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Drop-down Menu Best Practices

The drop down menu has somehow over the years become quite a complicated design element.  This is mostly due to the controversy surrounding its use.  In the opinion of some designers, these menus are simply not worth it.  They’re complicated and clumsy for the user and thus don’t live up to high usability standards.  Because the goal of most designers is to create the best user-friendly experience possible, drop-down menus end up tossed aside in favor of less frustrating options.

However, when done correctly, drop-down menus can be a workable way to organize cluttered layouts and can give a site a decent amount of flexibility and charm.  The key is to follow a few practices well-known for effectiveness and style. 

In this post, we’ll explore these drop-down menus best practices and hopefully diminish some of the controversy surrounding this viable design element.

Two-Tiered Frustration

Perhaps the number one source of complaint concerning drop-down menus is the frustration that often results from using two-tiered menus. The main complaint is that they’re extremely difficult to navigate because of the fundamental complexity of the design. 

When the user sets out to select an option, he must pinpoint exactly the right area on the menu or risk clicking an unwanted menu item.  After only a few unsuccessful attempts users usually get so frustrated that they simply give up on the site altogether.  The best advice is to avoid the two-tiered structure whenever possible.

Wait to Deactivate

This practice addresses the issue in hover drop-downs where the menu disappears the minute a user removes the arrow from the menu panel.  At that point, the user must start the menu’s search process all over again by hovering over the menu once more.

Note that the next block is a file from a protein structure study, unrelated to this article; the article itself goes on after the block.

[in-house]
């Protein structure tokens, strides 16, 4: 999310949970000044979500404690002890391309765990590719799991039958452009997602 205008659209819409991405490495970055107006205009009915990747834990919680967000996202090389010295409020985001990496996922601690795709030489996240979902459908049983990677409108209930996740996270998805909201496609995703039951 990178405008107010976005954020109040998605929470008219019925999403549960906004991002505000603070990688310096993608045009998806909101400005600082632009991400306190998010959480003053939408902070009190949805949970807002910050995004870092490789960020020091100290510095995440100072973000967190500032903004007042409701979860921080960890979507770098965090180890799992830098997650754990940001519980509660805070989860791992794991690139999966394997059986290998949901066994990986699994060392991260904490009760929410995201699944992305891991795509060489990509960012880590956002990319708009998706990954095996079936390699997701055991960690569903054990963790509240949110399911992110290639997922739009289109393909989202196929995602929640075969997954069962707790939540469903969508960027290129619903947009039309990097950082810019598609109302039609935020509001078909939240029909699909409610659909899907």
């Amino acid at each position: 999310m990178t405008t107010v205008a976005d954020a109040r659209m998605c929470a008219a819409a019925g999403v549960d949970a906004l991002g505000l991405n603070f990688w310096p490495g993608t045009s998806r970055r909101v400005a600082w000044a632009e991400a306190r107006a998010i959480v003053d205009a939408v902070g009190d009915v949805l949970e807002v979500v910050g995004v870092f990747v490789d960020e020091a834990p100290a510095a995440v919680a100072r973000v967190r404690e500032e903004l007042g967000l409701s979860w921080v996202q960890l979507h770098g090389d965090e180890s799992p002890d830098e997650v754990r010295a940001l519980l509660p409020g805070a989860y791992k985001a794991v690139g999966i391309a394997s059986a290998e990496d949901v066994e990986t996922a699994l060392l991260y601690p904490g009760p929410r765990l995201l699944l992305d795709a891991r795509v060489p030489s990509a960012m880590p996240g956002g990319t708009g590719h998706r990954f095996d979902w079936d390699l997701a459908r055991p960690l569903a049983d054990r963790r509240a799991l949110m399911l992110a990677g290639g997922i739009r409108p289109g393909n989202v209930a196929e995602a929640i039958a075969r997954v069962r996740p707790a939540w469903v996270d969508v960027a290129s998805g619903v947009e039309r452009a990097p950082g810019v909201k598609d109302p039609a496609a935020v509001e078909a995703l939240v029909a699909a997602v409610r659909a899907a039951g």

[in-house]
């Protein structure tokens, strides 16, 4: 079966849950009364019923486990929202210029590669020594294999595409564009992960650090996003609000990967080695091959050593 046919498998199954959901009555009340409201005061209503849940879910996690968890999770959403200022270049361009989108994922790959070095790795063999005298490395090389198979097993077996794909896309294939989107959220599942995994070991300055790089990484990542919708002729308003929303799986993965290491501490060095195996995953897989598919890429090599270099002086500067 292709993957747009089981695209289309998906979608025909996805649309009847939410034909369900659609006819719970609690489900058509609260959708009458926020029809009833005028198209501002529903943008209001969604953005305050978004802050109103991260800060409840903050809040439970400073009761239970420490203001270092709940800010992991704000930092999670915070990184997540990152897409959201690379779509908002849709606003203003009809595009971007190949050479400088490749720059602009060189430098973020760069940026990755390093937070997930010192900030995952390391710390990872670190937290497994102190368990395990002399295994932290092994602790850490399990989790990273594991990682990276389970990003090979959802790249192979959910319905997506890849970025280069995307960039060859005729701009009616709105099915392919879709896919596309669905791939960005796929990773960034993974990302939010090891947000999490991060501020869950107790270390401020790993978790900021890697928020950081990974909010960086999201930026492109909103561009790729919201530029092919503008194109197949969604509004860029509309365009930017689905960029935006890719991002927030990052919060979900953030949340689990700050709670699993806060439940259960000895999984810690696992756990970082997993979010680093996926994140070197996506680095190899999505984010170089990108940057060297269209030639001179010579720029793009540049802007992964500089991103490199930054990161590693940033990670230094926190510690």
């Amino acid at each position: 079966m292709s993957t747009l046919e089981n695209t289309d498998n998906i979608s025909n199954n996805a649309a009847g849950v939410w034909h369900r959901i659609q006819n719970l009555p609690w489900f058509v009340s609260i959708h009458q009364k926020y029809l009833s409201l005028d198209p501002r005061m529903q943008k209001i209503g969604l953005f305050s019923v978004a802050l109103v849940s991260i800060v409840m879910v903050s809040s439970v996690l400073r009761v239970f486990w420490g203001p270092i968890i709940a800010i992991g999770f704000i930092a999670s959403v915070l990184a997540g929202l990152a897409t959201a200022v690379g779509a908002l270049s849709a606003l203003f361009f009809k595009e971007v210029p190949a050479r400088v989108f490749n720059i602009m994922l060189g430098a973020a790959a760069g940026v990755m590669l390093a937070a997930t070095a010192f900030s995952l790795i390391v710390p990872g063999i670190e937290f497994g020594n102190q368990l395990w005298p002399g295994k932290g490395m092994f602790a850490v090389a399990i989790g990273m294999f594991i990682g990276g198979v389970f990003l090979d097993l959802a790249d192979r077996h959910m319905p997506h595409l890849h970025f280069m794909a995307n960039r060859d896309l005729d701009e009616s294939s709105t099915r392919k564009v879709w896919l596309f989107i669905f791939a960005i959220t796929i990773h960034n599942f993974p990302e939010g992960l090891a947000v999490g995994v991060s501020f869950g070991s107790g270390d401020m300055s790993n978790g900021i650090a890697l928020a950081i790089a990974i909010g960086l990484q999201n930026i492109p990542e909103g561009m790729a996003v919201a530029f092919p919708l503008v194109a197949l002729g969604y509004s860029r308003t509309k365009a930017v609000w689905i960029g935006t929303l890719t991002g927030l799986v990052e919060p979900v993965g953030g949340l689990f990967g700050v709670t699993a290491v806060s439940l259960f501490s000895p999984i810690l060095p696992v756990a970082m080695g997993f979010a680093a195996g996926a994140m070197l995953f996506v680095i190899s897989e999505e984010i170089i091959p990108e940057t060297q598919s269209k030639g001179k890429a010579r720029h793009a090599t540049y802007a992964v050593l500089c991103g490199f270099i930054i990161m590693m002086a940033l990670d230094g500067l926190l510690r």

Designing around this involves coding allowing users to keep the menu open with a hover and to deactivate it with a click on some other part of the screen.  See, for example, the site below.

Menu Options Hover

One other way to reduce drop-down menu frustration is to allow for menu options themselves to work with a hover.  This, keeps users abreast of which menu options are available for click and keeps each one open and alive until another option is chosen.

Seamless Transitions

Transitions such as the fade in or wipe down are rarely used with drop-down menus but make for an interesting design twist.  If transition elements are used, it’s important to ensure there is no lag time for the transitions to load and occur.  Transition time should be instantaneous.  The Microsoft example below is an example of a poorly done transition.

Tool Tip Clutter

Tool tips in drown-down menus are often more confusing and visually distracting than helpful.  They create unnecessary clutter, especially when the menu displays many levels and buttons, as you can see below.  These should be eliminated altogether.

Conclusion

The drop-down menu maybe, controversial but there are many practices that can be used to make them more user-friendly.  Without the best practices, designers run the risk of distracting or even alienating visitors with poorly designed menus that create more problems than usable solutions for a site.  Take care to consider each idea presented here.  Then, use them to improve your own use of the drop-down menu.

One Response to “Drop-down Menu Best Practices”
  1. Jim Harris

    Thanks. Informative and good use of examples. One small typo ‘The drop-down menu maybe, controversial’ should read ‘The drop-down menu may be controversial’.

    I am looking for a standard for how to display ranges in a dropdown when , >= and other signs are used.

    One question I have is how does Microsoft use so many poor practices like the two-tiered dropdown menu or the incomplete dropdown menu in their OS and applications and remain a leader? They have consistently trailed in adopting usability standards yet became the software giant. That is very frustrating because many designers follow their poor examples.

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